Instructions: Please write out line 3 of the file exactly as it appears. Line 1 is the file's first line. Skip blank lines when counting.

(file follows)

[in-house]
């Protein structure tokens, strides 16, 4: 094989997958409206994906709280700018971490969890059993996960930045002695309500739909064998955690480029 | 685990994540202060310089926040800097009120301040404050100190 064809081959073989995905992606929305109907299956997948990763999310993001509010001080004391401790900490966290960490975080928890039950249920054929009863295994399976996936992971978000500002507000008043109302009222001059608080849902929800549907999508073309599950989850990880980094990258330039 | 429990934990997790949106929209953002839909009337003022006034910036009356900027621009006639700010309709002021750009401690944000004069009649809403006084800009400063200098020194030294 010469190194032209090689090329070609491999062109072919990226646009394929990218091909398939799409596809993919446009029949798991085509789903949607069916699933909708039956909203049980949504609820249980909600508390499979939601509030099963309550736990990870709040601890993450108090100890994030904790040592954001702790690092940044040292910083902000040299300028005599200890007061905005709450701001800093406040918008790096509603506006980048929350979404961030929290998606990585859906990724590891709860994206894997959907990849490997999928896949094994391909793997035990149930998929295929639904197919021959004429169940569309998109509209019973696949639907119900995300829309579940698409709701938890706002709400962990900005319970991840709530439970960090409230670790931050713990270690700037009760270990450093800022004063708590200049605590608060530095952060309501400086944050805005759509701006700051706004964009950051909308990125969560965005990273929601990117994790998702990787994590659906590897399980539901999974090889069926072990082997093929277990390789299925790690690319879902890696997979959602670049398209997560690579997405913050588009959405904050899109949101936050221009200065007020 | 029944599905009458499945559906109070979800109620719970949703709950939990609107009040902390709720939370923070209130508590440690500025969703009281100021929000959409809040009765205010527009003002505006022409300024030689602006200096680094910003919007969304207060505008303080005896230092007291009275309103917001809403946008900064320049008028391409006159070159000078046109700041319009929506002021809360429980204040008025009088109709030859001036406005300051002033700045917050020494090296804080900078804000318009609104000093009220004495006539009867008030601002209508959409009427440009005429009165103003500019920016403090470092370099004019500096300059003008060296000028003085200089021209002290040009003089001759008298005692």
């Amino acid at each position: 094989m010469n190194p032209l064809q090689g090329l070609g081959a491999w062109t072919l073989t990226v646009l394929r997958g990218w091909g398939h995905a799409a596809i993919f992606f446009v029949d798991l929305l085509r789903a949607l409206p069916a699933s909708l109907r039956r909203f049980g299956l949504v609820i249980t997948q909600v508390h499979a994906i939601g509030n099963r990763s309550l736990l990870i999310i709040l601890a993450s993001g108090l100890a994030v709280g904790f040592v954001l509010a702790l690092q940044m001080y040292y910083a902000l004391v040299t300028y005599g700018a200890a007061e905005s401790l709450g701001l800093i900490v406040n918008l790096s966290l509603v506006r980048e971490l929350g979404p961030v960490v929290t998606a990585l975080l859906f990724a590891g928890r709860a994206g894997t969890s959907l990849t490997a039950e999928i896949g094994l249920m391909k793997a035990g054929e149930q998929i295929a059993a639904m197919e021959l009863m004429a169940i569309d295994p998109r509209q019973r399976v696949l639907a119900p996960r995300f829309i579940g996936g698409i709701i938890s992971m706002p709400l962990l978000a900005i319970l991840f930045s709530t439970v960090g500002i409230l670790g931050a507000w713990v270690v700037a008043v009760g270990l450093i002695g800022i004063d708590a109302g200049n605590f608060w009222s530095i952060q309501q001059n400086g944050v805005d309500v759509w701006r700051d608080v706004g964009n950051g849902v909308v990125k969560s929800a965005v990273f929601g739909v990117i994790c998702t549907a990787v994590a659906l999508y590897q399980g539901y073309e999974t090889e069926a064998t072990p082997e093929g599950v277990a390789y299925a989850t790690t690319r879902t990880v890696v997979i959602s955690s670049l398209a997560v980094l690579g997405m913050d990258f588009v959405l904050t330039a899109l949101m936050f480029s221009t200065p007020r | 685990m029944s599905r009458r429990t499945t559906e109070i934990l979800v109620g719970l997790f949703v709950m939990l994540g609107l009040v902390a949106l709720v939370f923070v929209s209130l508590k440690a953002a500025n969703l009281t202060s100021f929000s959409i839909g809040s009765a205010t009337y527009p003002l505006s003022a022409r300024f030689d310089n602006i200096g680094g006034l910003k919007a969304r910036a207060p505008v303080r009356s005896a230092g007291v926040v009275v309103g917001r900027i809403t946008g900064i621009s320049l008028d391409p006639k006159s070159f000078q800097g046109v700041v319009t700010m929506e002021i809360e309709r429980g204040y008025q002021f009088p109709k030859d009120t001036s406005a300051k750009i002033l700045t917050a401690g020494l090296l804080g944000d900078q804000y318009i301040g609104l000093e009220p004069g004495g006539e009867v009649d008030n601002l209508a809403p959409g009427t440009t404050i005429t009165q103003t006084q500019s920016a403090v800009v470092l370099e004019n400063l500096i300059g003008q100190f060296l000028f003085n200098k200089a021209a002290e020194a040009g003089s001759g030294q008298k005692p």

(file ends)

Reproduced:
């Amino acid at each position: 094989m010469n190194p032209l064809q090689g090329l070609g081959a491999w062109t072919l073989t990226v646009l394929r997958g990218w091909g398939h995905a799409a596809i993919f992606f446009v029949d798991l929305l085509r789903a949607l409206p069916a699933s909708l109907r039956r909203f049980g299956l949504v609820i249980t997948q909600v508390h499979a994906i939601g509030n099963r990763s309550l736990l990870i999310i709040l601890a993450s993001g108090l100890a994030v709280g904790f040592v954001l509010a702790l690092q940044m001080y040292y910083a902000l004391v040299t300028y005599g700018a200890a007061e905005s401790l709450g701001l800093i900490v406040n918008l790096s966290l509603v506006r980048e971490l929350g979404p961030v960490v929290t998606a990585l975080l859906f990724a590891g928890r709860a994206g894997t969890s959907l990849t490997a039950e999928i896949g094994l249920m391909k793997a035990g054929e149930q998929i295929a059993a639904m197919e021959l009863m004429a169940i569309d295994p998109r509209q019973r399976v696949l639907a119900p996960r995300f829309i579940g996936g698409i709701i938890s992971m706002p709400l962990l978000a900005i319970l991840f930045s709530t439970v960090g500002i409230l670790g931050a507000w713990v270690v700037a008043v009760g270990l450093i002695g800022i004063d708590a109302g200049n605590f608060w009222s530095i952060q309501q001059n400086g944050v805005d309500v759509w701006r700051d608080v706004g964009n950051g849902v909308v990125k969560s929800a965005v990273f929601g739909v990117i994790c998702t549907a990787v994590a659906l999508y590897q399980g539901y073309e999974t090889e069926a064998t072990p082997e093929g599950v277990a390789y299925a989850t790690t690319r879902t990880v890696v997979i959602s955690s670049l398209a997560v980094l690579g997405m913050d990258f588009v959405l904050t330039a899109l949101m936050f480029s221009t200065p007020r | 685990m029944s599905r009458r429990t499945t559906e109070i934990l979800v109620g719970l997790f949703v709950m939990l994540g609107l009040v902390a949106l709720v939370f923070v929209s209130l508590k440690a953002a500025n969703l009281t202060s100021f929000s959409i839909g809040s009765a205010t009337y527009p003002l505006s003022a022409r300024f030689d310089n602006i200096g680094g006034l910003k919007a969304r910036a207060p505008v303080r009356s005896a230092g007291v926040v009275v309103g917001r900027i809403t946008g900064i621009s320049l008028d391409p006639k006159s070159f000078q800097g046109v700041v319009t700010m929506e002021i809360e309709r429980g204040y008025q002021f009088p109709k030859d009120t001036s406005a300051k750009i002033l700045t917050a401690g020494l090296l804080g944000d900078q804000y318009i301040g609104l000093e009220p004069g004495g006539e009867v009649d008030n601002l209508a809403p959409g009427t440009t404050i005429t009165q103003t006084q500019s920016a403090v800009v470092l370099e004019n400063l500096i300059g003008q100190f060296l000028f003085n200098k200089a021209a002290e020194a040009g003089s001759g030294q008298k005692p």